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The recent report that a debt reduction program aimed at recruiting clinicians to community health centers in Eastern Massachusetts exceeded expectations was good news indeed. Launched in 2007 with funds from Bank of America, the program placed 35 physicians and 12 nurse practitioners at 23 health centers that serve many low-income residents.
State officials were euphoric, and everyone in the medical community should take heart that this kind of program is having solid results.
I would urge, however, that while we keep our enthusiasm over this development, we must temper it as well.
Massachusetts has taken a strong step for primary care, but we have a long, long way to go.
Much hard work on the part of many has been and continues to be done to implement universal care in the Commonwealth. We have accomplished much in insuring hundreds of thousands of previously uninsured citizens. Many are now engaged in the arduous but critically important task of controlling costs.
But the fact remains that insurance without access is a hollow promise and without a good primary care base, our system doesn't work. Many others have expressed similar sentiments. Dr. Michael Fine's posting in this space argues for building a health care system based on primary care. "Primary care is affordable and incredibly effective," says Dr. Fine. "It’s also a stable, predictable cost, with reliable and meaningful outcomes."
Dr. Benjamin Brewer, in his March Wall Street Journal column Doctor's Office, "Primary Health Care Needs Fixing Before Universal Care Can Work," is more emphatic: "Medical insurance coverage without a doctor to see is another big health problem - not a solution." Dr. Brewer adds, "If we add large numbers of patients to the underfunded, understaffed primary care system we have now, things won't improve….Until we adequately fund primary care, we're not going to get the health system Americans expect."
Dr. Brewer continues: "Massachusetts….has suffered a painful shortage of family doctors the last two years. More people signed up than predicted and higher costs have led to premium increases. It's apparent to me there is no increased access to care with this plan in many areas and no costs savings have materialized." Even he can see the issue clearly from his rural village of Forrest, Illinois.
It's hard to dispute Drs. Fine and Brewer. Recent press reports have also pinpointed the difficulty some newly insured are having finding primary care doctors across all regions of our state. The difficulty was inevitable. With some 400,000 newly insured seeking primary care physicians in a state already short of such physicians, what else could we expect?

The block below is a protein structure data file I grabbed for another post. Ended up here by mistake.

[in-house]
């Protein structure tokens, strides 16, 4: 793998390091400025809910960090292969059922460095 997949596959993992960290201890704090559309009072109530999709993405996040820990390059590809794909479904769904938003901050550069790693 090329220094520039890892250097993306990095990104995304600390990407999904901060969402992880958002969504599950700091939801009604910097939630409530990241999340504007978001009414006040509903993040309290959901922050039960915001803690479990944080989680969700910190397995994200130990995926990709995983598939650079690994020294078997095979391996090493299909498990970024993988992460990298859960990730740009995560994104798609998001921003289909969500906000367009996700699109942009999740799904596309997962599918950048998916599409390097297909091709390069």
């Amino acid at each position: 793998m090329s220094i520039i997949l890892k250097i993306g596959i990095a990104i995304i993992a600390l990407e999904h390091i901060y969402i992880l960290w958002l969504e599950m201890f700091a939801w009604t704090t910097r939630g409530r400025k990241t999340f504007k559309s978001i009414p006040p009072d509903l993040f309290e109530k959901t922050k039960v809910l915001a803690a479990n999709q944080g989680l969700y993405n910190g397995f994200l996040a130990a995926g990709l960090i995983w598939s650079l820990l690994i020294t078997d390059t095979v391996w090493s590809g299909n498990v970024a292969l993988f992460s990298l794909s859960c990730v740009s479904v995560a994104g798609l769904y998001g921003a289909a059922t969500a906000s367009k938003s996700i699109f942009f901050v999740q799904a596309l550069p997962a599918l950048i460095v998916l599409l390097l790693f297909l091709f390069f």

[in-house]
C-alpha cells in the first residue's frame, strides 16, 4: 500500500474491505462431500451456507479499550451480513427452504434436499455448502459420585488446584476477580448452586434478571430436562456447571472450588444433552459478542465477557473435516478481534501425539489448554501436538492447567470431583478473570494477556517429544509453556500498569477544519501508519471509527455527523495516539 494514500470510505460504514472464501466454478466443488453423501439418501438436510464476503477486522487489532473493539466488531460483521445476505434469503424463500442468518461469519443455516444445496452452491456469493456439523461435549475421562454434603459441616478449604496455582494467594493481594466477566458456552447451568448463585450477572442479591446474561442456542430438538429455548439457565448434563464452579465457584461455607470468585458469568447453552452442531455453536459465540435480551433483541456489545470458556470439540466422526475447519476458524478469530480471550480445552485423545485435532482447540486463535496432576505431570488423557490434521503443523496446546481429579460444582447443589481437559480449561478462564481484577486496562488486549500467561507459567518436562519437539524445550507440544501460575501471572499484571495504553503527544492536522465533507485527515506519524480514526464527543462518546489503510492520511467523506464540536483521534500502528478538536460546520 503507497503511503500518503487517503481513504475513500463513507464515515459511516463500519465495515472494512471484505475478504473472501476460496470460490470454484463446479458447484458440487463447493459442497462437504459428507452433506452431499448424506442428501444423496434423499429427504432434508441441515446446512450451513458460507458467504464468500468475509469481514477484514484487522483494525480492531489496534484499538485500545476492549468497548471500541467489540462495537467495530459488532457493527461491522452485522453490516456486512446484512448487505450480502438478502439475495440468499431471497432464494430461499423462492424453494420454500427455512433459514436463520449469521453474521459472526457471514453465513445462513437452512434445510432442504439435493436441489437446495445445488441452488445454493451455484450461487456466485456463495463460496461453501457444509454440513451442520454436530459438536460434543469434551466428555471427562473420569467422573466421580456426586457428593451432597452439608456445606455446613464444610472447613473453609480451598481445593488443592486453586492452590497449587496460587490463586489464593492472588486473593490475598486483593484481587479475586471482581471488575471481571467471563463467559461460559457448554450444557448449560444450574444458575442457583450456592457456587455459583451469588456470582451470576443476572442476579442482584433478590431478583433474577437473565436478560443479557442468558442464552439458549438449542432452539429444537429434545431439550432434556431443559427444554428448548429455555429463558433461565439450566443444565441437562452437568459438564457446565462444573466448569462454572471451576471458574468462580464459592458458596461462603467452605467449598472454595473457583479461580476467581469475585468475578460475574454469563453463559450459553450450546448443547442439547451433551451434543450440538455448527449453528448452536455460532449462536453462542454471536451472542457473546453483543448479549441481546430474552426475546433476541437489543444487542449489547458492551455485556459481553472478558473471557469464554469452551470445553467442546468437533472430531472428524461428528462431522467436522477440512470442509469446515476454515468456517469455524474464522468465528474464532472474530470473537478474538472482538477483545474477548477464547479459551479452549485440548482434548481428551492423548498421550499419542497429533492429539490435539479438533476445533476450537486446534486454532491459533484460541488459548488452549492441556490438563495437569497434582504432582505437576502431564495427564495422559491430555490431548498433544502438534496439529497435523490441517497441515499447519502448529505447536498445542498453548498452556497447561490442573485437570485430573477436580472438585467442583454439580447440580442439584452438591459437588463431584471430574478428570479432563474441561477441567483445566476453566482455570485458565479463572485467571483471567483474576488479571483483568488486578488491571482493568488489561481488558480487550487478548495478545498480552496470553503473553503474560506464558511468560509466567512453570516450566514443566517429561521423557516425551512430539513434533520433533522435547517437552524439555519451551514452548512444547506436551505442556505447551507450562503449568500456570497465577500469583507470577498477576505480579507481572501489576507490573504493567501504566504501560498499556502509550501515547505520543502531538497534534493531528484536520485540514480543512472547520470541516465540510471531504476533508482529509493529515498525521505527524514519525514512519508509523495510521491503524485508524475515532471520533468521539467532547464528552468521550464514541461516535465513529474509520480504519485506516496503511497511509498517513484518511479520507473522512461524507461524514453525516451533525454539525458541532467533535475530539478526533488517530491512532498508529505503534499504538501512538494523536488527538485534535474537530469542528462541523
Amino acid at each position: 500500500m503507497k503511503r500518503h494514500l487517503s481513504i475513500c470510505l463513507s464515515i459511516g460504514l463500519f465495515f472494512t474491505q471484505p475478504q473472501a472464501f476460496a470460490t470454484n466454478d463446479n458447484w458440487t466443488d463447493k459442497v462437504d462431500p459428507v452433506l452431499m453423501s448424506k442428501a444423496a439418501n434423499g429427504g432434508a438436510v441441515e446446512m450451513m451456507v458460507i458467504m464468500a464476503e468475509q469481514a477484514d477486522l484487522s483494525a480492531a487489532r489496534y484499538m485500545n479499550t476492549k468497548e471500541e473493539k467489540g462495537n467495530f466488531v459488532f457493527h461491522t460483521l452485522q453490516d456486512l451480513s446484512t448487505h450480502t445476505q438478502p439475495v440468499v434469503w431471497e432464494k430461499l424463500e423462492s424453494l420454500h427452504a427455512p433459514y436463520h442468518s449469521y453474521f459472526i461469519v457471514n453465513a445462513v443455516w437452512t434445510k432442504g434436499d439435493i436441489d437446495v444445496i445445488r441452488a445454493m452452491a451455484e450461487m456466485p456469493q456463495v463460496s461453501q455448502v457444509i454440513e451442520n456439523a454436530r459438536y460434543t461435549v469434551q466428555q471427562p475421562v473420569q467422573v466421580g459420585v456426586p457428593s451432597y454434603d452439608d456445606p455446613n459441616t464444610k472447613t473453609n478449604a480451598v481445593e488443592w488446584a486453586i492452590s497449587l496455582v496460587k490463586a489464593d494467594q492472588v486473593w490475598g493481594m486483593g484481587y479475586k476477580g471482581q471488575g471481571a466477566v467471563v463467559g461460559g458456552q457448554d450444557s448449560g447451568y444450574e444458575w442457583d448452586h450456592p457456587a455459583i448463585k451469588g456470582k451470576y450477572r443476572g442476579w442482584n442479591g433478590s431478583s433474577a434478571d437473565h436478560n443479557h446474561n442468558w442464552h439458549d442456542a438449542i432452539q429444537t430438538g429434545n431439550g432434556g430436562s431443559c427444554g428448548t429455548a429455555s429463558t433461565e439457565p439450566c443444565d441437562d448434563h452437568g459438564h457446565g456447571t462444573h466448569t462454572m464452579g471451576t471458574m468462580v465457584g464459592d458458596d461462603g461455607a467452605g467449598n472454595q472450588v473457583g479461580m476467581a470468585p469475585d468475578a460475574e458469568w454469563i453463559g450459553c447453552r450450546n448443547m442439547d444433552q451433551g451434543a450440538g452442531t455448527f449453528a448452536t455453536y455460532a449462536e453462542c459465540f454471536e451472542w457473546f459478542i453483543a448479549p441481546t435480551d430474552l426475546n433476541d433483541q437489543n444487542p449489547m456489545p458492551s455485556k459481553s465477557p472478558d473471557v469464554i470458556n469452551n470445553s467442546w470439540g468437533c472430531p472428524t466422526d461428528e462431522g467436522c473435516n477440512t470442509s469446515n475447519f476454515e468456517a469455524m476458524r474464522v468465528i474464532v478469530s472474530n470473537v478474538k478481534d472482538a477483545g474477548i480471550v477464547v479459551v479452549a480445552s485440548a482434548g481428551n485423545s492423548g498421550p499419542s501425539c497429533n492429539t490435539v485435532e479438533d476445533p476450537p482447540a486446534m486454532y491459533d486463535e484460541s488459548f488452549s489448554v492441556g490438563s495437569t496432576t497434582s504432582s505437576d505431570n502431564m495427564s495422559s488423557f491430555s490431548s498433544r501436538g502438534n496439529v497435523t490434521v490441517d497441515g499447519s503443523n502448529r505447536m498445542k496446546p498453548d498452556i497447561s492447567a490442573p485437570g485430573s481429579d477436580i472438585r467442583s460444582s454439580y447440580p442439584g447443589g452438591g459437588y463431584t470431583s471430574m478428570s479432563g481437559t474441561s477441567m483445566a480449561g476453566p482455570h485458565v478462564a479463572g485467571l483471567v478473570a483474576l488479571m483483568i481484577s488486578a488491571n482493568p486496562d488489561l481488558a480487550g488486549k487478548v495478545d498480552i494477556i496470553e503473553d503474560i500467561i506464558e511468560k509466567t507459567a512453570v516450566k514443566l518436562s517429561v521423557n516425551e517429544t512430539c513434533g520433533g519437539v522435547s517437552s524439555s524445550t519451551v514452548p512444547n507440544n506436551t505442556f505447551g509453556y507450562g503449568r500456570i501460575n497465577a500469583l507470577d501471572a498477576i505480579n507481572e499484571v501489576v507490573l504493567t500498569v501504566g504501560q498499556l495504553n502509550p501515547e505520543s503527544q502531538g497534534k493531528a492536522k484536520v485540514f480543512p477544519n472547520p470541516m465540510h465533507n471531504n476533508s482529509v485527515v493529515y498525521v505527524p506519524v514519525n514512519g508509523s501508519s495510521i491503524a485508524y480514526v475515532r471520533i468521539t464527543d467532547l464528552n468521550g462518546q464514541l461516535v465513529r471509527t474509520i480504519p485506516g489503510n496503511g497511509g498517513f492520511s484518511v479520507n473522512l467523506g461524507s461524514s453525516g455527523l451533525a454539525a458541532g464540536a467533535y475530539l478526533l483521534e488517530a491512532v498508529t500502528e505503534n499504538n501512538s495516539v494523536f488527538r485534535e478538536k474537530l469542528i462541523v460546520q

Despite the fact that we may have put the cart before horse, universal coverage is an admirable goal, worth achieving. Physicians believe in it, and the Massachusetts Medical Society has been behind it for years. The point I wish to make here, emphatically, is that equal attention and equal resources must be given to addressing and fixing the primary care landscape. I believe one cannot work without the other.
Some may point to other remedies at least as partial relief, such as retail-based health clinics or the expanded scope of practices of allied health professionals. While these may help to varying degrees, they are not solutions.
Primary care physicians are in the best positions to motivate patients to eat well, exercise, control weight, cholesterol and blood pressure. If we do not fix our primary care system, we will lose our focus on prevention. We will see a rising incidence of chronic conditions that will be ever more costly. We will lose our ability for cost containment and control, and that will further jeopardize health care and health care reform. Around the country and around the world, the health care systems that are the most cost efficient and have the best outcomes are those with the most robust primary care networks.
The result of the debt reduction program that has given community health centers a shot in the arm has become a blueprint for success. But it's only a beginning. While challenges still lie ahead, it is time for health care industry leaders, policymakers, providers, legislators to turn equal attention to fixing primary care. Without a good primary care base, our system simply doesn't work.
Bruce S. Auerbach, M.D., President, Massachusetts Medical Society
This program aired on May 29, 2008. The audio for this program is not available.
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